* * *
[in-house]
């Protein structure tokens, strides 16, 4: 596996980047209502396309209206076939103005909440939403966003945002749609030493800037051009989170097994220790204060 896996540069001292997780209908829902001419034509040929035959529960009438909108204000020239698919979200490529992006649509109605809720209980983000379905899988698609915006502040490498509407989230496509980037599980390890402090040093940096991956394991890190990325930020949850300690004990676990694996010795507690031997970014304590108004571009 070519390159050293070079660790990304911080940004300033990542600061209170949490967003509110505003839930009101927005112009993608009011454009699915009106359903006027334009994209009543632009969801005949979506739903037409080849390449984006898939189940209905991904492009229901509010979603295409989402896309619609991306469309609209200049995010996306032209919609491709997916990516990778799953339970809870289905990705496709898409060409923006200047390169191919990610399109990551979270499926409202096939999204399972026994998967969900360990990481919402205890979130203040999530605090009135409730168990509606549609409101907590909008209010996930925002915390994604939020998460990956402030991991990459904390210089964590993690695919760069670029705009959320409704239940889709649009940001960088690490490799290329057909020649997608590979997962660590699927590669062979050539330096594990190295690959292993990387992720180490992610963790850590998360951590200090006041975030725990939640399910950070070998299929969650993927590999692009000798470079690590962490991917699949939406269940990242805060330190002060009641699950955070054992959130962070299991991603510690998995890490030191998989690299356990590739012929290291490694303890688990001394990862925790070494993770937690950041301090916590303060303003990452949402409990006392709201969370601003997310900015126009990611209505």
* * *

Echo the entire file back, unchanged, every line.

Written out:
[in-house]
């Protein structure tokens, strides 16, 4: 596996980047209502396309209206076939103005909440939403966003945002749609030493800037051009989170097994220790204060 896996540069001292997780209908829902001419034509040929035959529960009438909108204000020239698919979200490529992006649509109605809720209980983000379905899988698609915006502040490498509407989230496509980037599980390890402090040093940096991956394991890190990325930020949850300690004990676990694996010795507690031997970014304590108004571009 070519390159050293070079660790990304911080940004300033990542600061209170949490967003509110505003839930009101927005112009993608009011454009699915009106359903006027334009994209009543632009969801005949979506739903037409080849390449984006898939189940209905991904492009229901509010979603295409989402896309619609991306469309609209200049995010996306032209919609491709997916990516990778799953339970809870289905990705496709898409060409923006200047390169191919990610399109990551979270499926409202096939999204399972026994998967969900360990990481919402205890979130203040999530605090009135409730168990509606549609409101907590909008209010996930925002915390994604939020998460990956402030991991990459904390210089964590993690695919760069670029705009959320409704239940889709649009940001960088690490490799290329057909020649997608590979997962660590699927590669062979050539330096594990190295690959292993990387992720180490992610963790850590998360951590200090006041975030725990939640399910950070070998299929969650993927590999692009000798470079690590962490991917699949939406269940990242805060330190002060009641699950955070054992959130962070299991991603510690998995890490030191998989690299356990590739012929290291490694303890688990001394990862925790070494993770937690950041301090916590303060303003990452949402409990006392709201969370601003997310900015126009990611209505």